CavityFree SF is committed to eradicating health disparities in childhood oral health and making San Francisco cavity-free. In 2013, a diverse group of stakeholders, after dedicating years separately tending to the consequences of this unaddressed health problem, came together to collaborate on a coordinated and concerted effort to defeat this preventable disease. Over the course of a year, this group engaged over 50 community-wide stakeholders to develop San Francisco's first citywide strategic plan to systematically improve children's oral health in San Francisco.
This ambitious plan includes:
“Health is a huge influence on a child’s progress and success in school. Poor oral health impacts a child’s development and ability to learn. There are too many children in our schools that suffer in pain due to dental problems, and a focused effort to address this is essential for a healthy and successful future for all our children.” Richard Carranza, Former Superintendent of San Francisco Unified School District
One exciting strategy is to provide basic dental services outside of dental offices, in settings such as schools, neighborhood clinics, and childcare centers. This approach would ensure easy access to dental care for those children who currently do not receive traditional dental services. In order for this innovation to be sustainable, the plan includes efforts to capture Medi-Cal reimbursement available for these services, but currently not being used. In this way, more San Francisco children can ultimately be served.
Showing their deep commitment to collaboration, the CavityFree SF collaborative is co-led by Lisa Chung and Margaret Fisher. Lisa is a public health dentist, Associate Clinical Professor at the University of California San Francisco’s School of Dentistry, and researcher at UCSF’s Center to Address Disparities in Children’s Oral Health. Lisa is deeply committed to population-based oral health promotion and building community collaborations.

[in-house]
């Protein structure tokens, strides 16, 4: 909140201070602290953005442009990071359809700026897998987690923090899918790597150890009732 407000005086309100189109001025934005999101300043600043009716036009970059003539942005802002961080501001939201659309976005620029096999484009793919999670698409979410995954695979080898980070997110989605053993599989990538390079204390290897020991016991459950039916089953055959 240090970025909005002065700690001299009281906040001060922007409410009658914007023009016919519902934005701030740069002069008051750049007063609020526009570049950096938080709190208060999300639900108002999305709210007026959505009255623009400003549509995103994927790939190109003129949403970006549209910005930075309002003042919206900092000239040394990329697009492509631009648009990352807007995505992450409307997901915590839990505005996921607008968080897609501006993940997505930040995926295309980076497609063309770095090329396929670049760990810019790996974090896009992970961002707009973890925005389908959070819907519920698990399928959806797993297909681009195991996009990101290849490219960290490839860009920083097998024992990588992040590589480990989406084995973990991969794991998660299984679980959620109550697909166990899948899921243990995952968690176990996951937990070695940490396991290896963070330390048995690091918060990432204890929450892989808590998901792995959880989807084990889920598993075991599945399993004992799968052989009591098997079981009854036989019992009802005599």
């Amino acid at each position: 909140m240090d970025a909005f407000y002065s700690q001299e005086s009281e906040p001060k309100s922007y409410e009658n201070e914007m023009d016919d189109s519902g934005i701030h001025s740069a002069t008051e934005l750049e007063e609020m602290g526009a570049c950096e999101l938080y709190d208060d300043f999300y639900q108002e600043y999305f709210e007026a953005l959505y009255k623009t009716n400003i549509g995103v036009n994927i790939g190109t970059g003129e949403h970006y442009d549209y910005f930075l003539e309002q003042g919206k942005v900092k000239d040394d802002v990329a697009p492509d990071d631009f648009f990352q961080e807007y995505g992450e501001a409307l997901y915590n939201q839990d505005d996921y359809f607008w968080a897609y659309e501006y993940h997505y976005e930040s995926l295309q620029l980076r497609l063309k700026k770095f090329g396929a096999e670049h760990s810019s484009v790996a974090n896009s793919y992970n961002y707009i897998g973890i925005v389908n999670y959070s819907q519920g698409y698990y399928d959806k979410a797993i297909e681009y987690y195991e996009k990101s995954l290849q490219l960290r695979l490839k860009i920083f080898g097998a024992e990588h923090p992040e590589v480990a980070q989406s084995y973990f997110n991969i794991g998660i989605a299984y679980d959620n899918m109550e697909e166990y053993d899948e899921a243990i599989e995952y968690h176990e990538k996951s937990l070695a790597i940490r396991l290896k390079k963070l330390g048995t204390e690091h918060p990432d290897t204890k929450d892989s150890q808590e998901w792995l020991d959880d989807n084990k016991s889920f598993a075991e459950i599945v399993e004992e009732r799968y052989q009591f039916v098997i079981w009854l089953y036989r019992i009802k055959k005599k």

Margaret Fisher, RDHAP, is the Oral Health Consultant for the Children's Health & Disability Prevention (CHDP) Program at the San Francisco Department of Public Health. Margaret has worked for years to increase access to dental services for the most vulnerable and underserved children and brings a passion to make policy changes to address inequities in children's oral health.
This impressive multi-sector collaboration, a part of the San Francisco Health Improvement Partnership, includes civic, community and university partners, community-based organizations, school district and preschool administrators, medical and dental providers, health professional organizations, and other dental and child health advocates. Current partners include:
* Tooth decay is the most common chronic childhood disease, but is a largely unrecognized public health crisis.
* If left untreated, tooth decay leads to pain and infection resulting in difficulty sleeping, eating, and attending school.
* In San Francisco, emergency department visits for preventable dental problems are higher than that for asthma and diabetes combined.
* Untreated tooth decay is 2-3 times more common for children of color, and this disparity has worsened since 2000 in the City.
* Despite being virtually 100% preventable, over 40% of San Francisco children have experienced this chronic problem by the time they reach Kindergarten.